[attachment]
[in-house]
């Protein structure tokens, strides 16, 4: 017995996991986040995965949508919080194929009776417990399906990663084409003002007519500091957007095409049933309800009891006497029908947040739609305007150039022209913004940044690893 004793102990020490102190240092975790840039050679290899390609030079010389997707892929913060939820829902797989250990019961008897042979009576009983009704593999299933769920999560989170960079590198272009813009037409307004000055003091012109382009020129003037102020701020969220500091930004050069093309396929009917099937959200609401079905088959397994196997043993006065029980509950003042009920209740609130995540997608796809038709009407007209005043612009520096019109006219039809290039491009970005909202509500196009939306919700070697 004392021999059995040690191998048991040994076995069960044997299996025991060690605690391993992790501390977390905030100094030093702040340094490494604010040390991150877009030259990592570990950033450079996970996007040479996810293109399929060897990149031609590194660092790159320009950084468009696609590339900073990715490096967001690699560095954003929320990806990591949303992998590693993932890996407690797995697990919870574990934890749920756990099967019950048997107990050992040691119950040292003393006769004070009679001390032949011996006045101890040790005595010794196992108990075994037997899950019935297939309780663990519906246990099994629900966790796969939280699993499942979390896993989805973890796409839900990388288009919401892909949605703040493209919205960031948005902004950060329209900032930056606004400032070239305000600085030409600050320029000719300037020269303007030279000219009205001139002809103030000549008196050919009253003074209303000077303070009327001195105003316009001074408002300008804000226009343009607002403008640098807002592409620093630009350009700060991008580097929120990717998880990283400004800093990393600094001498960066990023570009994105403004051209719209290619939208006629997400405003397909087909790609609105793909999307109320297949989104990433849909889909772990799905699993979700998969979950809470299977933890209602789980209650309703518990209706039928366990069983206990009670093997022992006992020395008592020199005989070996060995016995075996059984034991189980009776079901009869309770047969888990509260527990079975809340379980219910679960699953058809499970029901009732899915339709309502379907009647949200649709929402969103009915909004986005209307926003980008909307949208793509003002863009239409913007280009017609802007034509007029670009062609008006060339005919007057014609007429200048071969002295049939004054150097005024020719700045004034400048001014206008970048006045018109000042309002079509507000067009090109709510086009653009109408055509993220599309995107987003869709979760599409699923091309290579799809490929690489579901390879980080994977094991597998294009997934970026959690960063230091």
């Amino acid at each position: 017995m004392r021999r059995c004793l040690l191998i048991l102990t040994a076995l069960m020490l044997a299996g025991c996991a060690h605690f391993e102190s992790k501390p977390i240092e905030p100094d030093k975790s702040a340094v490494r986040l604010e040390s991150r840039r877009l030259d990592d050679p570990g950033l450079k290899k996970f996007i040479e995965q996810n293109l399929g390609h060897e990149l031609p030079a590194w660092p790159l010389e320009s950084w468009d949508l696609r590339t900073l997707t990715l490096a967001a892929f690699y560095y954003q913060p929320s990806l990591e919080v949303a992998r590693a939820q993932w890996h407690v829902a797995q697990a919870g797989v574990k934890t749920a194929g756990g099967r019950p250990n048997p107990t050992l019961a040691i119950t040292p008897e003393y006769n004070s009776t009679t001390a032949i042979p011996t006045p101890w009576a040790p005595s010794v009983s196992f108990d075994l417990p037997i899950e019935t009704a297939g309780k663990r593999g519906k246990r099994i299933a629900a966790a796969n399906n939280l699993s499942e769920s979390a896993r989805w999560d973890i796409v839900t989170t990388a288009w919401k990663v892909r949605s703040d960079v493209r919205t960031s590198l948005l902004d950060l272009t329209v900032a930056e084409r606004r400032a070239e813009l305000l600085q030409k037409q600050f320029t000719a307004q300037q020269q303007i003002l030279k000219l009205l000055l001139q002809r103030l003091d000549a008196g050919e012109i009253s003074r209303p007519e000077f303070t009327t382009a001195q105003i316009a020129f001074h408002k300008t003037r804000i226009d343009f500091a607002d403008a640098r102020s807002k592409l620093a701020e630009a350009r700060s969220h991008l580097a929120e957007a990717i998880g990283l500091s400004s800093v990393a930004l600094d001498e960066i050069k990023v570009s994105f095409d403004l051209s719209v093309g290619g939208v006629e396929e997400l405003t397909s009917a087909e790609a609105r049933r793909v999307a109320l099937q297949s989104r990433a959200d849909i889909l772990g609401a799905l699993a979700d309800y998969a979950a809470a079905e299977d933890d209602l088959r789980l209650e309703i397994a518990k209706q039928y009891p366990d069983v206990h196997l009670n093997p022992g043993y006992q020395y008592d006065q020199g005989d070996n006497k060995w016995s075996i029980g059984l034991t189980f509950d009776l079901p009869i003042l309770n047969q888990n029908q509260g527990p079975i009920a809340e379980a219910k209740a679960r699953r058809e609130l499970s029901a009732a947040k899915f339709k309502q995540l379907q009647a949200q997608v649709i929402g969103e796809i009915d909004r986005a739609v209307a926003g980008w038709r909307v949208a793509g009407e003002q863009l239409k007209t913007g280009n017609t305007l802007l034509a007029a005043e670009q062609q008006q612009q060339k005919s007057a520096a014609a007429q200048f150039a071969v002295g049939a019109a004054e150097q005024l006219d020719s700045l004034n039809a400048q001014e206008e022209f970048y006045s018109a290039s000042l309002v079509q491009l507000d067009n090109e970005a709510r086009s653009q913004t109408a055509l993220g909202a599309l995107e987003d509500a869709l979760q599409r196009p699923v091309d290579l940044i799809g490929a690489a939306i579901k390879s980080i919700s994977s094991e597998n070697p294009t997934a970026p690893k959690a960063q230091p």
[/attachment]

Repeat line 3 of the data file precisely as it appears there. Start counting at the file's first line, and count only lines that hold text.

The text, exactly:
């Amino acid at each position: 017995m004392r021999r059995c004793l040690l191998i048991l102990t040994a076995l069960m020490l044997a299996g025991c996991a060690h605690f391993e102190s992790k501390p977390i240092e905030p100094d030093k975790s702040a340094v490494r986040l604010e040390s991150r840039r877009l030259d990592d050679p570990g950033l450079k290899k996970f996007i040479e995965q996810n293109l399929g390609h060897e990149l031609p030079a590194w660092p790159l010389e320009s950084w468009d949508l696609r590339t900073l997707t990715l490096a967001a892929f690699y560095y954003q913060p929320s990806l990591e919080v949303a992998r590693a939820q993932w890996h407690v829902a797995q697990a919870g797989v574990k934890t749920a194929g756990g099967r019950p250990n048997p107990t050992l019961a040691i119950t040292p008897e003393y006769n004070s009776t009679t001390a032949i042979p011996t006045p101890w009576a040790p005595s010794v009983s196992f108990d075994l417990p037997i899950e019935t009704a297939g309780k663990r593999g519906k246990r099994i299933a629900a966790a796969n399906n939280l699993s499942e769920s979390a896993r989805w999560d973890i796409v839900t989170t990388a288009w919401k990663v892909r949605s703040d960079v493209r919205t960031s590198l948005l902004d950060l272009t329209v900032a930056e084409r606004r400032a070239e813009l305000l600085q030409k037409q600050f320029t000719a307004q300037q020269q303007i003002l030279k000219l009205l000055l001139q002809r103030l003091d000549a008196g050919e012109i009253s003074r209303p007519e000077f303070t009327t382009a001195q105003i316009a020129f001074h408002k300008t003037r804000i226009d343009f500091a607002d403008a640098r102020s807002k592409l620093a701020e630009a350009r700060s969220h991008l580097a929120e957007a990717i998880g990283l500091s400004s800093v990393a930004l600094d001498e960066i050069k990023v570009s994105f095409d403004l051209s719209v093309g290619g939208v006629e396929e997400l405003t397909s009917a087909e790609a609105r049933r793909v999307a109320l099937q297949s989104r990433a959200d849909i889909l772990g609401a799905l699993a979700d309800y998969a979950a809470a079905e299977d933890d209602l088959r789980l209650e309703i397994a518990k209706q039928y009891p366990d069983v206990h196997l009670n093997p022992g043993y006992q020395y008592d006065q020199g005989d070996n006497k060995w016995s075996i029980g059984l034991t189980f509950d009776l079901p009869i003042l309770n047969q888990n029908q509260g527990p079975i009920a809340e379980a219910k209740a679960r699953r058809e609130l499970s029901a009732a947040k899915f339709k309502q995540l379907q009647a949200q997608v649709i929402g969103e796809i009915d909004r986005a739609v209307a926003g980008w038709r909307v949208a793509g009407e003002q863009l239409k007209t913007g280009n017609t305007l802007l034509a007029a005043e670009q062609q008006q612009q060339k005919s007057a520096a014609a007429q200048f150039a071969v002295g049939a019109a004054e150097q005024l006219d020719s700045l004034n039809a400048q001014e206008e022209f970048y006045s018109a290039s000042l309002v079509q491009l507000d067009n090109e970005a709510r086009s653009q913004t109408a055509l993220g909202a599309l995107e987003d509500a869709l979760q599409r196009p699923v091309d290579l940044i799809g490929a690489a939306i579901k390879s980080i919700s994977s094991e597998n070697p294009t997934a970026p690893k959690a960063q230091p």